Storytelling is fundamental to human life, enabling us to connect, enlighten and entertain. Our narratives repeatedly churn up familiar ground yet change in myriad small ways, depending on the speaker; they are a continually evolving, circular enterprise. So too is Commonwealth, the seventh novel by Ann Patchett.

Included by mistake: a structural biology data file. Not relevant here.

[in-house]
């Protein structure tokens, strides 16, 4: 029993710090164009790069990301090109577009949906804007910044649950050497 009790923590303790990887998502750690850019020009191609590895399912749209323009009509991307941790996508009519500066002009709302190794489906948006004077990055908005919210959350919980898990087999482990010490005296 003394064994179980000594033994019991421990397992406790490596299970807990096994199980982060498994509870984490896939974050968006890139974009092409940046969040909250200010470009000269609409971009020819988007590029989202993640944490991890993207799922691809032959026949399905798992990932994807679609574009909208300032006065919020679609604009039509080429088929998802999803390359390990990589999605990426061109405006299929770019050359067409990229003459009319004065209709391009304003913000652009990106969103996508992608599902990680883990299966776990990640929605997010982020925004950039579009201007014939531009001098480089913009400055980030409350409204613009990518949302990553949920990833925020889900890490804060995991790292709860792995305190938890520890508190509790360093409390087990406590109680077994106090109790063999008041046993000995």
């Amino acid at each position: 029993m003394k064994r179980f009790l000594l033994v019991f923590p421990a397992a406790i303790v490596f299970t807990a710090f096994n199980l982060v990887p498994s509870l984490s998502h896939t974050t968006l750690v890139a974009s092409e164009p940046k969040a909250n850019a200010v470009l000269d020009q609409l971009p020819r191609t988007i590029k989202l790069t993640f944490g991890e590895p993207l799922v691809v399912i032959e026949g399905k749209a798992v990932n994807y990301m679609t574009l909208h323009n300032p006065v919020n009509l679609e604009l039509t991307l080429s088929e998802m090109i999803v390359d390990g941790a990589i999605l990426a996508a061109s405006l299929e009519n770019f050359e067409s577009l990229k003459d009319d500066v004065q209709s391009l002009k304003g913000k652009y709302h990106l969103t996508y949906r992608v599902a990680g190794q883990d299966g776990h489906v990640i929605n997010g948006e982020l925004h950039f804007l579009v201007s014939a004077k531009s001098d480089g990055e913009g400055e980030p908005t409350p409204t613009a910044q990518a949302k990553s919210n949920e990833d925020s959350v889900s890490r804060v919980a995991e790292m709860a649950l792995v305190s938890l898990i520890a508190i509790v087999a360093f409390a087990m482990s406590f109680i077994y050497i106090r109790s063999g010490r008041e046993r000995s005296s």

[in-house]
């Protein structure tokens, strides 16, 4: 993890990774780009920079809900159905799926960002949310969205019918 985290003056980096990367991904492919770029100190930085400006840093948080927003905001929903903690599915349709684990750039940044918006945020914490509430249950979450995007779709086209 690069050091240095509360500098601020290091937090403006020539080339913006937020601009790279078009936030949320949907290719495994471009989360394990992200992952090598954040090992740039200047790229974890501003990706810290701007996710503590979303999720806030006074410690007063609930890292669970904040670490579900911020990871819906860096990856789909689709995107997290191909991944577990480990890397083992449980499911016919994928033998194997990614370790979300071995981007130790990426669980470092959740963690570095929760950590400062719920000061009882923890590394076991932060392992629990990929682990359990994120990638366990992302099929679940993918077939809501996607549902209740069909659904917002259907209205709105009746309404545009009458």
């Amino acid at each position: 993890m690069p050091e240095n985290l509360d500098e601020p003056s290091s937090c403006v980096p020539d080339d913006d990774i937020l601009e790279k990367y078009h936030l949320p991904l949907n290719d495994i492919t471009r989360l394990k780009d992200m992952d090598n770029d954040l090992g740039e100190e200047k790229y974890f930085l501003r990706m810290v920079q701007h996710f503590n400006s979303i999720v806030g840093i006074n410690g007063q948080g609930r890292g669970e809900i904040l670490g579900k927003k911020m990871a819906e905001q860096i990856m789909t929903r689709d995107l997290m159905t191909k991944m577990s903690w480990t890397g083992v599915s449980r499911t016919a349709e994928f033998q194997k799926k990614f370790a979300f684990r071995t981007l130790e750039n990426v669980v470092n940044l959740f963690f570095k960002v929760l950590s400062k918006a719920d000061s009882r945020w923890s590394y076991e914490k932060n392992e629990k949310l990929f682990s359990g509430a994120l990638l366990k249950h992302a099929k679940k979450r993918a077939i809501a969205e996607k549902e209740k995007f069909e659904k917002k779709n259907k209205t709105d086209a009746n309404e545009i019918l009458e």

The book is so named because it centres on the association of two families who merge as a result of divorce, as well as for what belongs to them all: their communal narrative. A lawyer, Bert, attends the christening of a cop’s daughter in Los Angeles and falls in